And at least until July, according to Calcagno’s calendar—the girl reporter hasn’t seen it since—Calcagno met regularly with HYH President Moe Nobari for lunch. Five times in three months, actually.
Hmmm, more private meetings with a developer who sued the County which Calcagno represents. It does pay to have rich friends; in ‘98, Nobari, in various corporate forms, made contributions to Calcagno in the amount of $13,500.
But back to the present and the Oct. 18 closed meeting. It likely would have gone unnoticed—after all, the Supes meet in closed session about HYH Corp. v. County of Monterey all the time—if it weren’t for LandWatch watchdog Gary Patton.
“I note that the Board has called a special meeting for Monday, Oct. 18, 2004, and that the entire meting is to be a ‘closed session,’ he writes in a letter to Chairman Calcagno and the other Board members. “The agenda further states that the closed session will be held pursuant to Government Code Section 54956.9(a). This section of law provides a very narrow and limited exception to the open meeting required of the Brown Act, and allows the Board to met in a closed session for certain deliberations related to ‘pending litigation.’
“Unless new litigation has been filed of which I am not aware, then the case referred to in the agenda is the case that challenged the County decision to suspend processing of the Rancho San Juan Specific Plan. That lawsuit was filed a number of years ago, and it is not active at this time…I do not believe that rationale would allow the Board to hold a closed session.
“Finally, I would note that the ‘closed session; exception to the Brown Act’s open meeting requirement is only for the Board to confer with its legal counsel,” Patton’s letter continues. “It is not proper for any planning department or other staff to confer with the Board in a closed session.”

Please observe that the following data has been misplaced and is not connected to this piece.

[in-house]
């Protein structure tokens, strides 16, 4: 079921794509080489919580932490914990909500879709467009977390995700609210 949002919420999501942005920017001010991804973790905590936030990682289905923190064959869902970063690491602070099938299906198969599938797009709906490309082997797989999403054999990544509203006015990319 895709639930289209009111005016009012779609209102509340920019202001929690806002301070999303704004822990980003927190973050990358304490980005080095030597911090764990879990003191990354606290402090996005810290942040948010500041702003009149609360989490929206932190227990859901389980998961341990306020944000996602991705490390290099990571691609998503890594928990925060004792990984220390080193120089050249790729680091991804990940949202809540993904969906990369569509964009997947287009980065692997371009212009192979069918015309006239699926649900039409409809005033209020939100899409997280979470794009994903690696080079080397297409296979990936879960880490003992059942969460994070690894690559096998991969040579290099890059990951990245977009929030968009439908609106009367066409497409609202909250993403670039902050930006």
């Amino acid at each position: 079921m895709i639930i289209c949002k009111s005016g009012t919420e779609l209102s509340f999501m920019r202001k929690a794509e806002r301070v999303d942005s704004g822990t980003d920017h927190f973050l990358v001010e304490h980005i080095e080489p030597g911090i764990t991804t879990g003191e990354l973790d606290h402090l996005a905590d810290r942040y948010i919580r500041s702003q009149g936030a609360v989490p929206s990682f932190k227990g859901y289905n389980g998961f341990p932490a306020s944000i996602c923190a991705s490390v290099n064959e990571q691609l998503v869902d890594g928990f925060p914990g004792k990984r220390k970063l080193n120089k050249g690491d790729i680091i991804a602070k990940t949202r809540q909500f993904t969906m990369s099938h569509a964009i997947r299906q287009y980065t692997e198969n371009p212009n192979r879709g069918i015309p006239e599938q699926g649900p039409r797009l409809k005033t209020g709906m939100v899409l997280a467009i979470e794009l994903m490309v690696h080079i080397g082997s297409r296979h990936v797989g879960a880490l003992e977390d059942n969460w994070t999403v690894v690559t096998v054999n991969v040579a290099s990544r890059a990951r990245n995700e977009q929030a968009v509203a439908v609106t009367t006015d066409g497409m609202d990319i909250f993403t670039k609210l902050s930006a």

Patton’s talking about Alana Knaster and other planning department staff who attended the closed session meeting.
A couple days later, the girl reporter got Patton on the phone. He says the timing smells fishy.
On Oct. 14, the county subdivisions committee adopted the staff recommendation for “certification of the environmental impact report with the mitigation monitoring plan, and approval of Butterfly Village.”
That happened on a Thursday. The following Monday, the Board of Supervisors holds a special meeting in closed session to talk pending litigation from HYH Corporation—with Rancho San Juan planning staff at the meeting.
“What the hell are they doing back there?” Patton says. “It sounds to me that they are making planning decisions on Rancho San Juan. If that’s what they are doing, then I think they are breaking the law.”
“No,” says County Counsel Charles McKee, in response. They weren’t breaking the law. Nor does he want to challenge Patton to a duel (the girl reporter’s words, not McKee’s suggestion, although the girl reporter can’t help but think it would make for a great episode).
But back to the real story line: “The Board was not discussing how to approve the project or not to approve the project,” McKee says.
In his reply e-mail to Patton, McKee says, “It is a pending cause of action in a case easily reset for trial on damages.”
“My advice to the Board in closed session is confidential,” McKee says. He’s on his cell phone, running an errand. “But,” McKee continues, “I would never advise the Board to make planning decisions in closed session, especially decisions that are legislative—as to whether or not to approve a development—and should be made in open session.”
Damn. So much for excitement behind closed doors.